By the DynaSis Team
BYOD―Bring Your Own Device, a program were employees use their own devices for work tasks, is moving from being an option to becoming a certainty. A 2015 report from research firm Tech Pro found that 60% of companies currently allow BYOD, with another 14% planning to do so, soon. A 2013 Gartner research survey predicted that by 2017, half of all employers would require employees to supply their own device for work purposes.
The reasoning is simple―not only does a firm save money when employees provide devices, but it also fosters greater employee satisfaction and work-related device usage. BYOD also drives innovation, not only because employees have access to work functions outside the office, but because firms that allow BYOD often reinvent their processes, adopting mobile-compatible apps for everything from timesheets to contact management and more.
Despite the benefits of BYOD, however, many problems that have plagued businesses for years―particularly security―continue to be concerns. In the Tech Pro survey, security was the number one reason companies reported as their reasoning not to allow BYOD.
Because of this consideration, we recommend firms approach BYOD like they should any other IT strategy―with proper evaluation and planning. It may be easy to say “yes” to employees regarding BYOD―or to do nothing and simply allow personal devices to creep onto the network―but neither of those approaches give businesses an optimal outcome.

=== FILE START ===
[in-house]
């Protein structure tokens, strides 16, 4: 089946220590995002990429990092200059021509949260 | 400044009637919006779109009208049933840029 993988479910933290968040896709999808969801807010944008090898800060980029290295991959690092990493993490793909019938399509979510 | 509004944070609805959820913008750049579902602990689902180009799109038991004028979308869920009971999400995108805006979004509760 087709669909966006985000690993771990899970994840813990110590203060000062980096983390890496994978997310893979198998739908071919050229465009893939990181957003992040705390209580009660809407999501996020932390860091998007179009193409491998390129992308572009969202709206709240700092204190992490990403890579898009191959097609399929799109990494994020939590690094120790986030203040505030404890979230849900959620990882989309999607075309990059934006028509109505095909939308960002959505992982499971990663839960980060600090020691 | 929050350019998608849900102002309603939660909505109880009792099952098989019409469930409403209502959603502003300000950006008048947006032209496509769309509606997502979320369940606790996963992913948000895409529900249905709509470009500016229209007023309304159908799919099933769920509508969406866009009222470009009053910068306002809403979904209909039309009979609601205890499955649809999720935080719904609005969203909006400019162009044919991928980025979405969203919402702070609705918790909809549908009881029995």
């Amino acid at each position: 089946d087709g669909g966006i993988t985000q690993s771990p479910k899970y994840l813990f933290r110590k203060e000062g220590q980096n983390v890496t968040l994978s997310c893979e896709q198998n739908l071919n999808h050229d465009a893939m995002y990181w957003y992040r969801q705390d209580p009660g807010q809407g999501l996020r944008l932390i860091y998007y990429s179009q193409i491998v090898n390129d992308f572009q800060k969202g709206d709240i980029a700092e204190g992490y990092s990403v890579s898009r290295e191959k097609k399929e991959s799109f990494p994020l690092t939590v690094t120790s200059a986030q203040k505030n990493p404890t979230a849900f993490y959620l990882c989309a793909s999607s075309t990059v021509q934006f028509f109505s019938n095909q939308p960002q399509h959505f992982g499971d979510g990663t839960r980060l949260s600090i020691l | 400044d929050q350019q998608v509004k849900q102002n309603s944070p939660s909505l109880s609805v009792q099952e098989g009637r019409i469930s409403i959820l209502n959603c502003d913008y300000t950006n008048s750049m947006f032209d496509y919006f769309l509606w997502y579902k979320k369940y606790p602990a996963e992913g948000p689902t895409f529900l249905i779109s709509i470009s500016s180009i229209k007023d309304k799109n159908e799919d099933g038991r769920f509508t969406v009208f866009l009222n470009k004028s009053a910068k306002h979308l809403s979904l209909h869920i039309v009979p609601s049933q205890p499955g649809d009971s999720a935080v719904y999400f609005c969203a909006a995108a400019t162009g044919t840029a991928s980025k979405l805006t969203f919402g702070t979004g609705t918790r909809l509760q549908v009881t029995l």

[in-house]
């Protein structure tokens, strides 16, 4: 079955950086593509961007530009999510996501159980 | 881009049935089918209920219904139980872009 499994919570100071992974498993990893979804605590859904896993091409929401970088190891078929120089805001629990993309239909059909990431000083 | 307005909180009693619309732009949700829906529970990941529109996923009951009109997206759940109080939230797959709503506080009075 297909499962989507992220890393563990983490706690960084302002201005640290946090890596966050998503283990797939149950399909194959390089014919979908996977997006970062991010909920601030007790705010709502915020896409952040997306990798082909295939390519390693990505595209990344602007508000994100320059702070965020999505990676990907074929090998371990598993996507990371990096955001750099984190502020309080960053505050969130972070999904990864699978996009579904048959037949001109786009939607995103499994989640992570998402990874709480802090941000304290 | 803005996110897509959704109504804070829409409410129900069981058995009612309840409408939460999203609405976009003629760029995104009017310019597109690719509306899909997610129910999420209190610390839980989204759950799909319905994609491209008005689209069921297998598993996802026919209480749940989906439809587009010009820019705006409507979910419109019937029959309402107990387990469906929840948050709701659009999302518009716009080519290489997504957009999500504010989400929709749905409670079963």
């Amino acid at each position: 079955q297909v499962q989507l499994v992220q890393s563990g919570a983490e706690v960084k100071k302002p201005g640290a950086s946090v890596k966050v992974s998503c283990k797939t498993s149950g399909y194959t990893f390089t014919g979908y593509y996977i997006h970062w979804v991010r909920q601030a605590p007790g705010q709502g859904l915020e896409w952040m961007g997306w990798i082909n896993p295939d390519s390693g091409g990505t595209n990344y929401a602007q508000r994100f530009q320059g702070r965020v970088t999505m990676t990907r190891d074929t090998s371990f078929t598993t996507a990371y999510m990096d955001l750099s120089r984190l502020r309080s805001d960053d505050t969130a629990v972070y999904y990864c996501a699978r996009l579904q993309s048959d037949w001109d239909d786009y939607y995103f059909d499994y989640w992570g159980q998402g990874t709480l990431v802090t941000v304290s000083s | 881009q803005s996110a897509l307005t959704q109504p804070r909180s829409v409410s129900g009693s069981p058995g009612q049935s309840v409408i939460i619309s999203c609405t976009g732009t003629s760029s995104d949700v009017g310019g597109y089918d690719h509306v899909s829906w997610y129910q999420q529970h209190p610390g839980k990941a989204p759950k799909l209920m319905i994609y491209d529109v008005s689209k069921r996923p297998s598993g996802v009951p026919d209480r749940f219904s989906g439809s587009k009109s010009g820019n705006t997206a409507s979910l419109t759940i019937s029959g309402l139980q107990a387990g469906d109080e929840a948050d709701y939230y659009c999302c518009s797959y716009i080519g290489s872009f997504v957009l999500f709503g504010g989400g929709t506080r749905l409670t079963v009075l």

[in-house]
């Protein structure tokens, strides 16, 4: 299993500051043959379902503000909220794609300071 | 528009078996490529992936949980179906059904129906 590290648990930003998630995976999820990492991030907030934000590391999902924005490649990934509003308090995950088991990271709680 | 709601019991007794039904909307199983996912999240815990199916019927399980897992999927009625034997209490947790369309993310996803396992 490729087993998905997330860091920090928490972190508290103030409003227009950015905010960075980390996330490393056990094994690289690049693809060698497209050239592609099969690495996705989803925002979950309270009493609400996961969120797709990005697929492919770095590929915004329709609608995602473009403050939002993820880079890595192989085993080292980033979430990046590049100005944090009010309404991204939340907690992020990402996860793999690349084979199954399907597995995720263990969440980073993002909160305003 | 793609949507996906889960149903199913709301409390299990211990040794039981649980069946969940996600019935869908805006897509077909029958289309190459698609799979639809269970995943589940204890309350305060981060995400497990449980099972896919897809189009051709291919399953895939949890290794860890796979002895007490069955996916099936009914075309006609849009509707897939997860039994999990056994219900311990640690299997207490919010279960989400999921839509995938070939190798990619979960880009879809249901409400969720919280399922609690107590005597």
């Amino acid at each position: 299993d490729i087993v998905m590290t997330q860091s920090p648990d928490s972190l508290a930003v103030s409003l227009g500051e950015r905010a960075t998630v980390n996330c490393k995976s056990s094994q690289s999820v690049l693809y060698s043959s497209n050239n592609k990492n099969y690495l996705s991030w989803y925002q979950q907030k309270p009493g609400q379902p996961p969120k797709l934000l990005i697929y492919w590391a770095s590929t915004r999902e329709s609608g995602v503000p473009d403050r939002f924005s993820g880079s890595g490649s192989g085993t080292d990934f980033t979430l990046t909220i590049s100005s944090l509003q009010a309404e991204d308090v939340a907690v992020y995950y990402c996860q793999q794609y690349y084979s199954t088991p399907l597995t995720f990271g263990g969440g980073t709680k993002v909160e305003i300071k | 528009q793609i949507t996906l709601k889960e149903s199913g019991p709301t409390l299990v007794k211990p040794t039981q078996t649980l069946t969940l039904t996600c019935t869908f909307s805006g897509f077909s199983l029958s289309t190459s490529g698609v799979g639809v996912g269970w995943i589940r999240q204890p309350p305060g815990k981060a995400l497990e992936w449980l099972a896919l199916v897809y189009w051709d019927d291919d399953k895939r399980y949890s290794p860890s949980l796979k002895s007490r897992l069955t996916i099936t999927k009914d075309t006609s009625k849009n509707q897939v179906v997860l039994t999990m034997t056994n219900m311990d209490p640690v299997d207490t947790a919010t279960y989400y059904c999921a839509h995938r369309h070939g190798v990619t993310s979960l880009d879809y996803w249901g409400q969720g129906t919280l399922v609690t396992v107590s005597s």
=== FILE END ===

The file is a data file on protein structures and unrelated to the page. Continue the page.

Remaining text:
Regarding security, advanced IT services providers such as DynaSis offer affordable mobile device management platforms (with IT support) that secure corporate access without restricting the user from enjoying the device, personally. These platforms include remote lock and wipe features and/or “find me” functions that help an employee recover a misplaced or stolen phone.
In the first instance, employees shouldn’t balk at remote lock and wipe―or any other access restrictions―on personal devices, provided it only impacts corporate data.
In the second example, most employees are grateful for locator solutions, since losing a mobile device or having one stolen and not recovered creates a financial burden on the owner.
As Gartner Vice President and distinguished analyst David Willis noted in the 2013 report, "We're finally reaching the point where IT officially recognizes what has always been going on: People use their business devices for non-work purposes," said Mr. Willis.
We couldn’t agree more, and provided that company leaders approach the effort with business (including security) focused planning and execution, we fully support BYOD. After all, if workers are going to sneak personal usage onto a business device, why not turn the tables and let them provide their device (with or without a subsidy) for business use?
An appropriate BYOD program has many elements, and we don’t have room to discuss them here. Furthermore, firms that implement BYOD should also develop the business case for their programs beforehand and make sure they’re extracting maximum benefit from BYOD.
We’ll save those discussions for a future article, and in the meantime, leave you to consider the statistics that clearly show BYOD is the future of business mobility.